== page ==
Kenneth P. Birman
N. Rama Rao Professor of Computer Science
435 Gates Hall, Cornell University
Ithaca, New York 14853
W: 607-255-9199; M: 607-227-0894; F: 607-255-9143
CV: Jan 2016
I’m on sabbatical, hence not
teaching in F16 or S17, but I’ve been writing a kind of technology
blog (really more of a series of essays).
I welcome comments.
Current Research (full
publications list). At the end of this subsection is a list of links
to recent recorded videos.
project looks at ways of leveraging remote DMA (RDMA) technologies to
move large data objects at wire speeds.
The download site is (derecho.codeplex.com).
is the world's fastest Paxos library: it outperforms Corfu (the prior record-setting
system) and also scales to very large numbers of replicas.
also has an in-memory multicast mode that runs several orders of magnitude
faster than any previous atomic multicast, and is more than 15,000x faster than our
own Vsync library (embarassing
to admit, but the fact is that RDMA is just surreal and will change our
world, so if someone is going to eat my lunch, it might as well be
me!). A very cool feature is that Derecho automatically manages
subgroups of a group (you associate them with classes in your code, so
there might be a load-balancer subgroup, a cache layer, a back-end).
Plus those can be sharded:
the cache could be 1000 nodes in subgroups of 2 each, for example.
We currently do this as a one-level flat hierarchy but the protocols can
actually support a kind of recursive application of the same ideas.
Moreover, Derecho is highly efficient: if an application as a whole has
1025 members in the top-level group but most of the traffic involves
multicasts in little shards of 2 or 3 members each, Derecho offers strong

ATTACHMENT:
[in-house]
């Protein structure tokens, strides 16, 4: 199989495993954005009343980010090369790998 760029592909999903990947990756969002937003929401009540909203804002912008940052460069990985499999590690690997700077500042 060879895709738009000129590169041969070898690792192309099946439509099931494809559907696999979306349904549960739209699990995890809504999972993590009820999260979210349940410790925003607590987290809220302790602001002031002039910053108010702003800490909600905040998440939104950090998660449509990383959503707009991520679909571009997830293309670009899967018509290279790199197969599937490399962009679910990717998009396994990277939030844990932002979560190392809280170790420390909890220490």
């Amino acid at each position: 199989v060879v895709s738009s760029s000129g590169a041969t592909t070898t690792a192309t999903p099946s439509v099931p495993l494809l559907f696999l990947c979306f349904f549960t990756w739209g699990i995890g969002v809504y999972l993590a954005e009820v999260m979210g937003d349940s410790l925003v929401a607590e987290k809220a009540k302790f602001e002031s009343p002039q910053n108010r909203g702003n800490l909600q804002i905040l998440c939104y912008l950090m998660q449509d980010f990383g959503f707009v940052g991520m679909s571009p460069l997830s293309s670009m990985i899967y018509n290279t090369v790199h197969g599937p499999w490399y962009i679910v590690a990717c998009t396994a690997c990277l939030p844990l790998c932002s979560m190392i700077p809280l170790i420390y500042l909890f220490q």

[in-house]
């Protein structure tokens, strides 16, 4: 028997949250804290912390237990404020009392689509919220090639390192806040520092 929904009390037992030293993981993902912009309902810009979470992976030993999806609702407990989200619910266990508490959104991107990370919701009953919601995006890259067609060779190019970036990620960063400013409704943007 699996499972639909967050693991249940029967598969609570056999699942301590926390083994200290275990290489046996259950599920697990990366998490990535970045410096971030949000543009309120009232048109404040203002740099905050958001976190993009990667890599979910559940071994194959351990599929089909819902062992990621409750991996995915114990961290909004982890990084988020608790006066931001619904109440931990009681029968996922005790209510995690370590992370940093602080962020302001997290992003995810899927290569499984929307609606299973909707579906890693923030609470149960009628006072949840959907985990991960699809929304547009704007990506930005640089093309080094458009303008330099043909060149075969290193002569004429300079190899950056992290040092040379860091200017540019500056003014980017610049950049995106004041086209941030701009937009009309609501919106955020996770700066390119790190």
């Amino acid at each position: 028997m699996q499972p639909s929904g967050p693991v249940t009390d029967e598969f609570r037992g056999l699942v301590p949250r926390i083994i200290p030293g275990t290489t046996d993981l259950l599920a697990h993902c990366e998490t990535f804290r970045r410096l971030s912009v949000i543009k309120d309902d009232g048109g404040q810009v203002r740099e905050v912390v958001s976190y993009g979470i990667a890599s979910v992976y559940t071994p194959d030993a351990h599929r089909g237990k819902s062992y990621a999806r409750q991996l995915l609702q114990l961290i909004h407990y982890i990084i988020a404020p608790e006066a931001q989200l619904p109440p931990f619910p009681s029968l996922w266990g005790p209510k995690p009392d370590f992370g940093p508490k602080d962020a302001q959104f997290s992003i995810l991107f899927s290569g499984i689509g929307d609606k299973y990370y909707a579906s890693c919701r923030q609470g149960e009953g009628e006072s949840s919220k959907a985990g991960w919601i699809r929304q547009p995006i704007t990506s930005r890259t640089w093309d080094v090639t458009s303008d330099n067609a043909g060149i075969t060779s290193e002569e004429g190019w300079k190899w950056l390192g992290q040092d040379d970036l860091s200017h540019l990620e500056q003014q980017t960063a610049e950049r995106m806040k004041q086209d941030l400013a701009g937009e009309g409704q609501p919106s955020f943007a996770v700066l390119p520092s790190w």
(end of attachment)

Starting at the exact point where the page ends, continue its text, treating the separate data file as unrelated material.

consistency for those multicasts (atomic, or Paxos)
and yet only the participants in a particular exchange of bytes see those
bytes or incur any load at all. This is unlike prior multicast
systems where subgroups involved sending to everyone and then discarding
Derecho also scales in a fantastically
impressive way. We've tested with up to 256 replicas. For
smaller levels of replication, it comes nearly for free: you can make one
replica at 12.5GB/s for example, or you can make 4 for essentially the
identical delay. You'll see some slight increase in delay and loss
of throughput by 64 replicas, and we are down by a factor of 3 or so in
the 256 case, but we think this could actually go away once we begin to
use a new feature of the verbs package called cross-channel
Core papers: both under submission, so
cite these as technical reports (preprints), dated Sept 21, 2016.
1) The Derecho
subgroup and sharding model.
Derecho Paxos and atomic multicast protocol.
Derecho is built from two components, one
to replicate data at RDMA speeds (RDMC) and one to build strong Paxos-style protocols over the replication substrate
(SST). Over these components, we offer a very clean C++ 17 group
is our underlying data replication (accessible stand-alone but normally
used throughg the Derecho API, which offers RDMC
as its "raw" mode). It can copy (replicate) huge blocks of
memory (even gigabytes) or files at very close to the full data rate of an
optical network. For example, on a 100Gbps Mellanox
RDMA technology (more than 3x faster than memory-to-memory copying with memcpy on a fast server!) we can make 2 replicas of
data in source memory at 112Gbps, and in scalability experiments, we found
that we could make 512 replicas for about 3x or 4x the time needed to make
just one, which is kind of crazy if you think about it. With small
events we are sending about 300k per second in groups of these
sizes. It is almost embarassing to point
out that these speeds are about 10,000x faster than Vsync
or any version of Paxos you've ever heard
The second component,
which we call SST, is used to transform RDMC into
a strong consistency model, much like the one used in Vsync:
The novelty here centers on a concept we are calling monotonic properties
and logic, which (as the name suggests) is all about things that stay true
once a program learns them (stable in a formal
sense), and ways to build up stronger protocols over these basic
A talk on Derecho is here.
Key people: The PhD students playing lead
roles on this work are Sagar Jha,
Matt Milano and Edward Tremel. Robbert van
Renesse and I work closely with them. We
are treating Derecho as an open-source project and hoping to create a real
community around it that would include industry as well as other academic
groups. Why not join us in creating an RDMA revolution? The
download site is Derecho.codeplex.com. But I should warn that some
parts of the code base are still evolving as of fall 2016. We expect
it to be stable by the beginning of the winter.